Deuteronomy 15:12-15: 12 If any of your people—Hebrew men or women—sell themselves to you and serve you six years, you must let them go free in the seventh year. 13 And when you release them, do not send them away empty-handed. 14 Supply them liberally from your flock, your threshing floor, and your winepress. Give to them as the Lord your God has blessed you. 15 Remember that you were slaves in Egypt, and the Lord, your God, redeemed you. That is why I give you this command today. Israelites, free your slaves after seven years. Give them as much food as possible. Do not send them off empty-handed. God recognized each person with worth and dignity. Do not forget where you came from because the Israelites were slaves in Egypt and God gave them freedom. Treat your employees with respect and economic fairness.
Leviticus 25:10: 10 Consecrate the fiftieth year and proclaim liberty throughout the land to all its inhabitants. It shall be a jubilee for you; each of you is to return to your family property and your own clan. The year of Jubilee is celebrated every 50 years. It is marked by canceling debts, freeing ALL slaves, and returning to its original owners all land that has been sold. No evidence that this is celebrated, but if carried out right and practice faithfully, they would have been a society without permanent poverty.
1 Samuel 2:12-17; 22; 8:1-4: 12 Eli’s sons were scoundrels; they had no regard for the Lord. 13 Now it was the practice of the priests that, whenever any of the people offered a sacrifice, the priest’s servant would come with a three-pronged fork in his hand. At the same time, the meat was being boiled 14 and would plunge the fork into the pan or kettle or caldron or pot. Whatever the division brought up, the priest would take for himself. This is how they treated all the Israelites who came to Shiloh. 15 But even before the fat was burned, the priest’s servant would come and say to the person who was sacrificing, “Give the priest some meat to roast; he won’t accept boiled meat from you, but only raw.”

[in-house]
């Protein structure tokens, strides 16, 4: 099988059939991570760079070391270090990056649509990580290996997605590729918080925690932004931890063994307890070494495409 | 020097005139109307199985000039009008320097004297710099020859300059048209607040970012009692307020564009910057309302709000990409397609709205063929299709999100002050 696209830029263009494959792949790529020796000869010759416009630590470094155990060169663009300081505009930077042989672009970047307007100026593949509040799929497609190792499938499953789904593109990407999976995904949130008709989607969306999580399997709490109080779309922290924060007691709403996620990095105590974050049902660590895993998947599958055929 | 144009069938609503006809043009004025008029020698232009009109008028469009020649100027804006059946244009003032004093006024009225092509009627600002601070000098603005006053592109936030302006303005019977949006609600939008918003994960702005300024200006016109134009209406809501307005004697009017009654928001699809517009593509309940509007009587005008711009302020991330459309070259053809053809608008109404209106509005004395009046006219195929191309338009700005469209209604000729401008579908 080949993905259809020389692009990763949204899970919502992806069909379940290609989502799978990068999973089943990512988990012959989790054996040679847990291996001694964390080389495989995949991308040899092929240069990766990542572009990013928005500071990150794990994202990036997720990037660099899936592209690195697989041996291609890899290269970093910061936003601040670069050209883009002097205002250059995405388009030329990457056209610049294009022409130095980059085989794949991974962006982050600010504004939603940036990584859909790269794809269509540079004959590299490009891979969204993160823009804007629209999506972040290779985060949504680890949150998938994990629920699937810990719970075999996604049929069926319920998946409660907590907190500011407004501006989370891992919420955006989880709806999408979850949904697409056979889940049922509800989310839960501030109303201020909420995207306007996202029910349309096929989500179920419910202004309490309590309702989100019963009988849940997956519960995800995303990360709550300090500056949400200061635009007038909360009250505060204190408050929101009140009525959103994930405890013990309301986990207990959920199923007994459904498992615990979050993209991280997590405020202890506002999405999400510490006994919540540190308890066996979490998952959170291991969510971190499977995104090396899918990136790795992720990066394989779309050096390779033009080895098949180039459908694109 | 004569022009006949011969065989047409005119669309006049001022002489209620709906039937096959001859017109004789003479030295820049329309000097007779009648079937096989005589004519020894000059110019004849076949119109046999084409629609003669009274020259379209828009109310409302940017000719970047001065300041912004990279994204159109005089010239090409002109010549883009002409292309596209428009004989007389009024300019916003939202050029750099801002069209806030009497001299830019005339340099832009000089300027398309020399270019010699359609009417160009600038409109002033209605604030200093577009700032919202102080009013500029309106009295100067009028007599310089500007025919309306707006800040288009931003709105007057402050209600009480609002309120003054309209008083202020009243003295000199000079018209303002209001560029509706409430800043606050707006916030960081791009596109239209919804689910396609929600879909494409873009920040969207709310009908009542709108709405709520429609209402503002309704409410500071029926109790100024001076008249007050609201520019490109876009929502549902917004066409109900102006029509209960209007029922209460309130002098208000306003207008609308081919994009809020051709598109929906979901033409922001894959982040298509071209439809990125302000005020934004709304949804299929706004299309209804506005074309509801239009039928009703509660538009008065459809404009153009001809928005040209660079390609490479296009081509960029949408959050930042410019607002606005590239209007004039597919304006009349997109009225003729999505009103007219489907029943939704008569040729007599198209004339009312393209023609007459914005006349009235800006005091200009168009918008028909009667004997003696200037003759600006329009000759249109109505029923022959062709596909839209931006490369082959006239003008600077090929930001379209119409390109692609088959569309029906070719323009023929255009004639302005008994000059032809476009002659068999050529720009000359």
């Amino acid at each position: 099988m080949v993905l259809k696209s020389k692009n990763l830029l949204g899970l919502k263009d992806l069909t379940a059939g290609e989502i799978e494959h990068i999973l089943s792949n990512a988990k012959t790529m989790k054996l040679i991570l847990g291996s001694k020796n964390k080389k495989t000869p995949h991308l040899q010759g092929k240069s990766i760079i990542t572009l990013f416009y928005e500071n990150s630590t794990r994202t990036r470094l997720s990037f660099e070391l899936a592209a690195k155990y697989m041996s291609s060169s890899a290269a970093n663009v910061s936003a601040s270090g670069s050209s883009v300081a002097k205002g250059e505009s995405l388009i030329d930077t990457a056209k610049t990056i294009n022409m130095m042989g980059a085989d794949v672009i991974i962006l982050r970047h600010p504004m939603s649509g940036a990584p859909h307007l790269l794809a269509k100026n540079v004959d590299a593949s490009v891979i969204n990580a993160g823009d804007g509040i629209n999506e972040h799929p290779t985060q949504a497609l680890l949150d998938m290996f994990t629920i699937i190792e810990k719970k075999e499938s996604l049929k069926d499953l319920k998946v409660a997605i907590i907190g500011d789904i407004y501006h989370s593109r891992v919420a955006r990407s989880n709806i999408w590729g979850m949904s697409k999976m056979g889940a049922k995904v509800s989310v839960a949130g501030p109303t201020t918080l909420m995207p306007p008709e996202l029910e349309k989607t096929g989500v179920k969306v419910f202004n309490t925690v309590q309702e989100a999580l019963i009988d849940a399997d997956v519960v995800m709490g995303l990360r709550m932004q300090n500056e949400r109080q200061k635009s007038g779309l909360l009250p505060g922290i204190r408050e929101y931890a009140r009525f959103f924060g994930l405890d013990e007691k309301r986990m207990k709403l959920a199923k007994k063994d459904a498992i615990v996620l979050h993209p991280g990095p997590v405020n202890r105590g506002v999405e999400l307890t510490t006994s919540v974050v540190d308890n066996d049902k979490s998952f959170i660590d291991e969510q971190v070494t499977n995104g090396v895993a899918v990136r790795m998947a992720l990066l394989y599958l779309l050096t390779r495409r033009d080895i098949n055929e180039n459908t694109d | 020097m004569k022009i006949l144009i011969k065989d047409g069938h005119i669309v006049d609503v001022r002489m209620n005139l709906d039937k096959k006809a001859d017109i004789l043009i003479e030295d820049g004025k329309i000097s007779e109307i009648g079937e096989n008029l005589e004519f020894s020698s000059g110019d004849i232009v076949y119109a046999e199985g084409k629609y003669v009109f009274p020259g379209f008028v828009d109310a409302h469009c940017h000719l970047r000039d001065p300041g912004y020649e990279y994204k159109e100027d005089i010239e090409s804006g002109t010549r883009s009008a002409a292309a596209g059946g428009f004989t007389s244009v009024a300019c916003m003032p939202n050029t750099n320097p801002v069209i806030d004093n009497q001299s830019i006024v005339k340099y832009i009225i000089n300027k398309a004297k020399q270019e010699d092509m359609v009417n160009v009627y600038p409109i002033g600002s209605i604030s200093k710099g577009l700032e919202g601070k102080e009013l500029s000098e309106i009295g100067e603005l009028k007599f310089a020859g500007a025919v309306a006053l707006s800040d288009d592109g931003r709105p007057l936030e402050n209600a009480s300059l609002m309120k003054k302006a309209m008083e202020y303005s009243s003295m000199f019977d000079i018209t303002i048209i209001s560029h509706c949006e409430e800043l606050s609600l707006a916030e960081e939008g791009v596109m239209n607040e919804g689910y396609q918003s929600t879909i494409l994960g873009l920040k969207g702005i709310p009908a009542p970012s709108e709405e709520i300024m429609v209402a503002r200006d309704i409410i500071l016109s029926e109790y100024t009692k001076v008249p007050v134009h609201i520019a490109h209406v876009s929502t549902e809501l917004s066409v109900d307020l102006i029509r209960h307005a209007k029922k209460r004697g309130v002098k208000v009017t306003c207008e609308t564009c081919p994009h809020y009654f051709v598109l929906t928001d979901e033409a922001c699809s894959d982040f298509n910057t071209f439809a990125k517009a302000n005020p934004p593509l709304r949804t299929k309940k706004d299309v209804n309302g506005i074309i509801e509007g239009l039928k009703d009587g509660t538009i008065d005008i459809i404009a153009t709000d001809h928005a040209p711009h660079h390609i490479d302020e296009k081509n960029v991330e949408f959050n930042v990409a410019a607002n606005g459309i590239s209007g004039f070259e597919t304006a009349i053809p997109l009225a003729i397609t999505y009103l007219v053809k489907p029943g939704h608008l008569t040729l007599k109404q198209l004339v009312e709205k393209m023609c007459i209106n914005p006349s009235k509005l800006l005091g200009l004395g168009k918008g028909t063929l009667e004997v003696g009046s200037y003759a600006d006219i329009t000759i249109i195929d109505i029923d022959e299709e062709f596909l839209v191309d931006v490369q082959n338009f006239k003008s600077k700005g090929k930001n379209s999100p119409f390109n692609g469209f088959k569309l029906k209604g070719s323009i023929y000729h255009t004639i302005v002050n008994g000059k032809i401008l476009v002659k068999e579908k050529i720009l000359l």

16 If the person said to him, “Let the fat be burned first, and then take whatever you want,” the servant would answer, “No, hand it over now; if you don’t, I’ll take it by force.”
17 This sin of the young men was very significant in the Lord’s sight, for they[a] were treating the Lord’s offering with contempt. 22 Now Eli, who was very old, heard about everything his sons were doing to all Israel and how they slept with the women who served at the entrance to the tent of meeting. Chapter 8: 1 When Samuel grew old, he appointed his sons as Israel’s leaders.[a] 2 The name of his firstborn was Joel, and the name of his second was Abijah, and they served at Beersheba. 3 But his sons did not follow his ways. They turned aside after dishonest gain and accepted bribes and perverted justice. 4 So all the elders of Israel gathered together and came to Samuel at Ramah. In Numbers 18:20-24, Joshua 13:14, 33, the law said that the needs of all Levites were to be met through people’s tithes. Eli’s sons were priests, so they are supposed to be taken care of by the law. But they took advantage of their position to fulfill their egos; lust, power, possessions, and control. The arrogance undermined the integrity of the whole priesthood. Now Eli knew his sons were evil but never gave them any discipline. God’s sanctuary was threatened, but Eli didn’t care. Eli being the high priest, should have responded by taking action, executing his sons. (Numbers 15:22-31) Eli is responsible for ruining his sons’ life and others, not to mention his own life. When serious problems arise, we must confront them. Even if it is uncomfortable and the consequences are painful. Samuel appointed his sons to be judges over Israel, but they were corrupt as ell, just like Eli’s sons.
It doesn’t get better. Most of the leaders of both kingdoms failed to observe the Torah, where things escalated to one king that was wicked in fulfilling Jerusalem with innocent blood. (2 Kings 24:3-4) The wealthy bribed court officials and the courts accepted bribes. (Amos 5:12-13)
Of course, this did not go unchecked. People stood up and challenged the oppressors. They made sure they reminded them of Moses’ warnings that the oppressive systems would end up ejecting everyone from the land and call those to turn away from their oppressive ways. The prophets warned them about judgment. And that God would establish a kingdom on Earth, and the whole world would have justice and peace.